e) Read the serial coded data from the serial data code buffer, reformat it as necessary (e.g., parallel to serial conversion) and output it timed to achieve the synchronization specified in the system bitstream at a constant rate specified in the serial data stream.
All the five processing tasks described above are not naturally synchronized within a picture decoding period, but only every picture decoding period. The MPEG decoding algorithm described above specifies several buffers for proper decoding. The first type of buffers are coded bitstream buffers. If the decoder decodes video only, then one coded bitstream buffer is needed. If the decoder decodes the multiplexed system bitstreams, then the number of coded bitstream buffers needed is equal to the number of bitstreams synchronized by the decoder. The second type of buffers are decoded pictures buffers used as reference data in the decoding process. Two picture buffers are needed for this purpose. When the coded pictures are progressive (as is the case in MPEG 1 and some subsets of MPEG 2) and the decoder has to support conversion of the decoded picture to interlaced display, at least a third picture buffer is needed.
Even for constrained MPEG 1 video bitstreams, the size of the needed coded video bitstream buffer (typically about 40 Kbytes) and SIF size picture buffers (typically about 125 Kbytes per picture) precludes a cost effective solution that supports the needed buffers inside the decoder device, so that an external buffer, composed of one or more memory devices, completely controlled by the decoder, is a better solution.
Of the common types of RAM devices (SRAM, VRAM and DRAM), the DRAM offers the most cost effective solution and indeed many of the decoders already implemented use external DRAM buffers. The requirements of the DRAM structure and mapping of the various buffers to the DRAM address space are described in copending application Ser. No. 08/245,465 filed May 18, 1995 for Dynamic Random Access Memory for MPEG Decoding.
MPEG and other processing requirements: A decoded picture is composed of three rectangular components: One (the Y component) is 1 lines by p samples by 8 bits, and the other two (the U and V components) are 1/2 lines by p/2 samples by 8 bits.
The pictures are written in 8*8 sample blocks as they are decoded. The order of decoding are by macroblocks which contain four Y blocks followed by one U block and then one V block.
For some macroblocks, decoding requires reference data from one reference picture. For some macroblocks, decoding requires reference data from two reference pictures. The data needed for the decoding of each block of those macroblocks if one 9*9 sample block with origin at any sample of the component, from either one or both of the reference pictures.
For display, each of the three picture buffers (or only two, as the case may be), is read in raster scan order. The data of all three components are usually needed in parallel.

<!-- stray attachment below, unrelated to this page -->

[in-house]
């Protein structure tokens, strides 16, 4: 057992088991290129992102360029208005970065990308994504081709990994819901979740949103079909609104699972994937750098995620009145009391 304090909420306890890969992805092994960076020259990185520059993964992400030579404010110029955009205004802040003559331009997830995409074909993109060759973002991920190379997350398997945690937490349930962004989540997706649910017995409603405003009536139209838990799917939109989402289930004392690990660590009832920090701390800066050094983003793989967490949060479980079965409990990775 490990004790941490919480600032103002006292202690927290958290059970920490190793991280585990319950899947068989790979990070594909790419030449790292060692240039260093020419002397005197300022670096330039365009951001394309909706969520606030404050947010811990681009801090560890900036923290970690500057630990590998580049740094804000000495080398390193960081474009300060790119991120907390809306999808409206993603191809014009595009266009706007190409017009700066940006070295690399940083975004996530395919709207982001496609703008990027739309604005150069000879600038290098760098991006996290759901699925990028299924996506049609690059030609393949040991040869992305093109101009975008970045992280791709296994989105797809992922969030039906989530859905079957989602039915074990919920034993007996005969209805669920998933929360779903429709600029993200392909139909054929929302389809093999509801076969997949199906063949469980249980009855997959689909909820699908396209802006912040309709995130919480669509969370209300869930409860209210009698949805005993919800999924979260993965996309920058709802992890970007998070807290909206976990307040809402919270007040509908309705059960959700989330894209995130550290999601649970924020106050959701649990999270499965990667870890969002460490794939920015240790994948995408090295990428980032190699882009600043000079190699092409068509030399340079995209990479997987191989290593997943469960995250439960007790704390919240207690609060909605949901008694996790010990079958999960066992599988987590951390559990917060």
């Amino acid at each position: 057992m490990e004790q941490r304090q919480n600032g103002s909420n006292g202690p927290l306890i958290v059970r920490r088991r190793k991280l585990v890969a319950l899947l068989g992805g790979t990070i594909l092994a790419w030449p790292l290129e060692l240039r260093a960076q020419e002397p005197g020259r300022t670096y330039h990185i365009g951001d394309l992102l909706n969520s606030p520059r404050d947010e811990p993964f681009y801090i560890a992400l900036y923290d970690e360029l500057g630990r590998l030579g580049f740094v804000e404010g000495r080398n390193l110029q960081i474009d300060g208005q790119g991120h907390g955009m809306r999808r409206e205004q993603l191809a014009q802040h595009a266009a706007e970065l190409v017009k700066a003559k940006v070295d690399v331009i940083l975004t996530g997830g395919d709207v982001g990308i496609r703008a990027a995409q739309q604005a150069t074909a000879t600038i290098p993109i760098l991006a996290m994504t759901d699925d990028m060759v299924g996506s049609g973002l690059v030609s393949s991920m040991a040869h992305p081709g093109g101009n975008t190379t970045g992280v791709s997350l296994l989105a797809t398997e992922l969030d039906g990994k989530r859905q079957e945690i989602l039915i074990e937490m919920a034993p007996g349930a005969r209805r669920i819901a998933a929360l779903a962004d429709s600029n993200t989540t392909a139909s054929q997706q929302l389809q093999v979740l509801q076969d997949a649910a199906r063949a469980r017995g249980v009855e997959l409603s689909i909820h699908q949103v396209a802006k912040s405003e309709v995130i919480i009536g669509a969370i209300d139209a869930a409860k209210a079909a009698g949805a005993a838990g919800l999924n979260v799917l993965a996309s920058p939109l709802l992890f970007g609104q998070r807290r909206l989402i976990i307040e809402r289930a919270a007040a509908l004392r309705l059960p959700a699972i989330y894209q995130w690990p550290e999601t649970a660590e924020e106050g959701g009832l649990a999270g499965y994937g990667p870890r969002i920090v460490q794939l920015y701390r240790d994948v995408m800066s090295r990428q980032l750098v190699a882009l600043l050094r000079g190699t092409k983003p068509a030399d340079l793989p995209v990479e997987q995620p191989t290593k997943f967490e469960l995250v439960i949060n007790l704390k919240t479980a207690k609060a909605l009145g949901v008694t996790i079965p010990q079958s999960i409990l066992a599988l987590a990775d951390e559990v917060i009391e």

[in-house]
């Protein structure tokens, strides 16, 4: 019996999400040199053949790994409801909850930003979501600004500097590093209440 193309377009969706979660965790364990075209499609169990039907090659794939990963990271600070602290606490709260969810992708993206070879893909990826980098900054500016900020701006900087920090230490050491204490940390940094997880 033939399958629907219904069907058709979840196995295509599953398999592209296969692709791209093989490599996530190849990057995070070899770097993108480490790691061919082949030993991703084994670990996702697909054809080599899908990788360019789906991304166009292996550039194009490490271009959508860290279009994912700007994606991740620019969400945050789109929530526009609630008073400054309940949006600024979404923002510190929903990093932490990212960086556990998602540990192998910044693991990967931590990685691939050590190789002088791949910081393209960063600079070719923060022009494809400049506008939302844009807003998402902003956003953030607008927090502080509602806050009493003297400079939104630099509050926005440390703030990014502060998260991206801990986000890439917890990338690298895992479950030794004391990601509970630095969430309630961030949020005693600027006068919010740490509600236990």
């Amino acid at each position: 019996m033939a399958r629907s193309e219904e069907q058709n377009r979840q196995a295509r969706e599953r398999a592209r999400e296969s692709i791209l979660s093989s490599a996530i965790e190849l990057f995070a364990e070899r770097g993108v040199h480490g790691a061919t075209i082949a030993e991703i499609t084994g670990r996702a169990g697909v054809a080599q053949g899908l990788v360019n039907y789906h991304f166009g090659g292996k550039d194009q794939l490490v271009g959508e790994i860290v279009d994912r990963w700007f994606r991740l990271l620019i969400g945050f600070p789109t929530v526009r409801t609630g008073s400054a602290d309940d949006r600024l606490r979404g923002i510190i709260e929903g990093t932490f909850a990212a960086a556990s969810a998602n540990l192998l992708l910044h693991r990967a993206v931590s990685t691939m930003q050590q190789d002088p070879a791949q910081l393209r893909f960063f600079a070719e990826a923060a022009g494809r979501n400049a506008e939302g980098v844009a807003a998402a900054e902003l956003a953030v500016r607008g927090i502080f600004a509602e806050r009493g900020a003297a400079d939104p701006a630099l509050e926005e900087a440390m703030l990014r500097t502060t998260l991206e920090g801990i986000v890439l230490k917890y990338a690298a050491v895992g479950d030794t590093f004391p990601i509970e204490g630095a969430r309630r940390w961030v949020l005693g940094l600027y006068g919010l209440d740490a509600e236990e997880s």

For MPEG 1 SIF size pictures, the sample rate (Y, U and V samples combined) is about 3.8 Msamples/Sec. The number of operations needed for most of the processing tasks, apart system code data, serial data handling and Huffman decoding, have a practically linear relationship with the size of the decoded picture.
The number of simple operations per second needed for MPEG 1 or main profile of MPEG 2 decoding is such that a single device with multiple processing units can be used. The choice of the number of the processing units within the device, their structure and function and their connectivity is the subject of this invention.
In accordance with the invention, a decoder architecture is provided for MPEG image data decoding.
The architecture includes a plurality of processors and units including an external memory and a bus interface unit, a de-multiplexing data processor, and image data processor, an inverse transform and reconstruction processor, and a prediction calculation unit. A video post-processing unit generates video data, and a serial port unit provides an output for audio data.
In accordance with the architecture, the distribution of the processing "load" to each of the processing units is similar, so that the design and testing of each unit can be done in parallel. Further, using multiple units of the same structure is very cost effective. If units have very similar structure attempts should be made to make them identical, even if each of them will become somewhat less efficient. It is much easier to obey this guideline with programmable processor units, since the differences can be designed into the program and not into the hardware structure. However, if the units structure are less than very similar, then each of the units should be designed by itself and optimized for the processing tasks allocated to it.
Processing tasks allocated to a specific unit should require the same processing structure, and the distribution of the processing tasks to each of the processing units should be such that the amount of data transferred between the units is minimized. For N processing units there could be a maximum of N*(N-1) unidirectional connections. The distribution of the processing tasks to each of the processing units should be such that the number of connections between the units is minimized. One way to achieve it is to use a bus structure to connect one unit to all other units which receive data from this unit. When contention between data in both directions is non-existent, bidirectional connections or buses should be considered.
In many cases, data needed by one unit is generated by another unit not exactly when needed. In these cases suitable buffers are needed in one of these units. The distribution of the processing tasks to each of the processing units, and the timing of these tasks, should be such that the number and size of the buffers are minimized. The number of different clocks driving the different units should be minimized. Each unit should have only one driving clock.
The invention and objects and features thereof will be more fully understood from the following description and appended claims when taken with the drawings.